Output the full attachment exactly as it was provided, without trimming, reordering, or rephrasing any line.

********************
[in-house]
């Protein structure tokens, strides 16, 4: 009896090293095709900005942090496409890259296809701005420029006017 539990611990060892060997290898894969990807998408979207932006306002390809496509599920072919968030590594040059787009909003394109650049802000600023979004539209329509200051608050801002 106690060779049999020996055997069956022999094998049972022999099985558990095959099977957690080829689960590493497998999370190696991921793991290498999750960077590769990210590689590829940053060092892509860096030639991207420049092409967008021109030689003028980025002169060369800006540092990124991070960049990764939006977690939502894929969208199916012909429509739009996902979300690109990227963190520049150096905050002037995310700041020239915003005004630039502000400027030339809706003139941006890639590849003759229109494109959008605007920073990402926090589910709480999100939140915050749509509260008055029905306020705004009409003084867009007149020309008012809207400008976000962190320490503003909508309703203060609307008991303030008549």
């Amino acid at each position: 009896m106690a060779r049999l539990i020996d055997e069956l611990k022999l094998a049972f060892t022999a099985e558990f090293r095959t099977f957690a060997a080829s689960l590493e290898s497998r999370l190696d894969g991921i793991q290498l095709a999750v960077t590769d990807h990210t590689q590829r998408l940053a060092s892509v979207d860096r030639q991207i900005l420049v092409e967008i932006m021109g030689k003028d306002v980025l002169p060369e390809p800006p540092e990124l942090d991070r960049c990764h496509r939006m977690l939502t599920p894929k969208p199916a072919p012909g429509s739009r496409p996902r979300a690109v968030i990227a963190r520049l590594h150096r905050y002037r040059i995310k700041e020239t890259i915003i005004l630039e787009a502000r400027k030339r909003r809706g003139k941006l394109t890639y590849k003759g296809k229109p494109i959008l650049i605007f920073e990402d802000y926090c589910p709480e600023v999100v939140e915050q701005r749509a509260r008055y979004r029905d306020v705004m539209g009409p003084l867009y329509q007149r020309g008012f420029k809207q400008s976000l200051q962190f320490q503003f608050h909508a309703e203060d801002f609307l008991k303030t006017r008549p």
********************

[in-house]
């Protein structure tokens, strides 16, 4: 009896090293095709900005942090496409890259296809701005420029006017 539990611990060892060997290898894969990807998408979207932006306002390809496509599920072919968030590594040059787009909003394109650049802000600023979004539209329509200051608050801002 106690060779049999020996055997069956022999094998049972022999099985558990095959099977957690080829689960590493497998999370190696991921793991290498999750960077590769990210590689590829940053060092892509860096030639991207420049092409967008021109030689003028980025002169060369800006540092990124991070960049990764939006977690939502894929969208199916012909429509739009996902979300690109990227963190520049150096905050002037995310700041020239915003005004630039502000400027030339809706003139941006890639590849003759229109494109959008605007920073990402926090589910709480999100939140915050749509509260008055029905306020705004009409003084867009007149020309008012809207400008976000962190320490503003909508309703203060609307008991303030008549």
């Amino acid at each position: 009896m106690a060779r049999l539990i020996d055997e069956l611990k022999l094998a049972f060892t022999a099985e558990f090293r095959t099977f957690a060997a080829s689960l590493e290898s497998r999370l190696d894969g991921i793991q290498l095709a999750v960077t590769d990807h990210t590689q590829r998408l940053a060092s892509v979207d860096r030639q991207i900005l420049v092409e967008i932006m021109g030689k003028d306002v980025l002169p060369e390809p800006p540092e990124l942090d991070r960049c990764h496509r939006m977690l939502t599920p894929k969208p199916a072919p012909g429509s739009r496409p996902r979300a690109v968030i990227a963190r520049l590594h150096r905050y002037r040059i995310k700041e020239t890259i915003i005004l630039e787009a502000r400027k030339r909003r809706g003139k941006l394109t890639y590849k003759g296809k229109p494109i959008l650049i605007f920073e990402d802000y926090c589910p709480e600023v999100v939140e915050q701005r749509a509260r008055y979004r029905d306020v705004m539209g009409p003084l867009y329509q007149r020309g008012f420029k809207q400008s976000l200051q962190f320490q503003f608050h909508a309703e203060d801002f609307l008991k303030t006017r008549p």